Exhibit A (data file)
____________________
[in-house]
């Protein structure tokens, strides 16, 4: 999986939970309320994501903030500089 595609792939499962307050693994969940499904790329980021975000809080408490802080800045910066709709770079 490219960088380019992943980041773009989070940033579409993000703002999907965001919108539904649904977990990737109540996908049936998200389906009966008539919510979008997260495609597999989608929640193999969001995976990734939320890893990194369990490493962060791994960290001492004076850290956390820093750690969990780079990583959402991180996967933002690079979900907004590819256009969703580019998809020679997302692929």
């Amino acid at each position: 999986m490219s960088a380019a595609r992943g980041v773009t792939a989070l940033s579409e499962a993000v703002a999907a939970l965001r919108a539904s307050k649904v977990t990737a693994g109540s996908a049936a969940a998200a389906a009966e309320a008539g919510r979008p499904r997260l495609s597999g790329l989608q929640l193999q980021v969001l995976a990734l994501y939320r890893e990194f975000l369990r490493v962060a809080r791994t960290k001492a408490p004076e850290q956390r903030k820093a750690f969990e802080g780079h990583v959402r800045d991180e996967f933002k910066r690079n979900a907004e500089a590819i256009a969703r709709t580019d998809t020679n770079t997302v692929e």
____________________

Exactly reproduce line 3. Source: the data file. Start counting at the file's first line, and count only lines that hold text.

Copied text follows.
């Amino acid at each position: 999986m490219s960088a380019a595609r992943g980041v773009t792939a989070l940033s579409e499962a993000v703002a999907a939970l965001r919108a539904s307050k649904v977990t990737a693994g109540s996908a049936a969940a998200a389906a009966e309320a008539g919510r979008p499904r997260l495609s597999g790329l989608q929640l193999q980021v969001l995976a990734l994501y939320r890893e990194f975000l369990r490493v962060a809080r791994t960290k001492a408490p004076e850290q956390r903030k820093a750690f969990e802080g780079h990583v959402r800045d991180e996967f933002k910066r690079n979900a907004e500089a590819i256009a969703r709709t580019d998809t020679n770079t997302v692929e």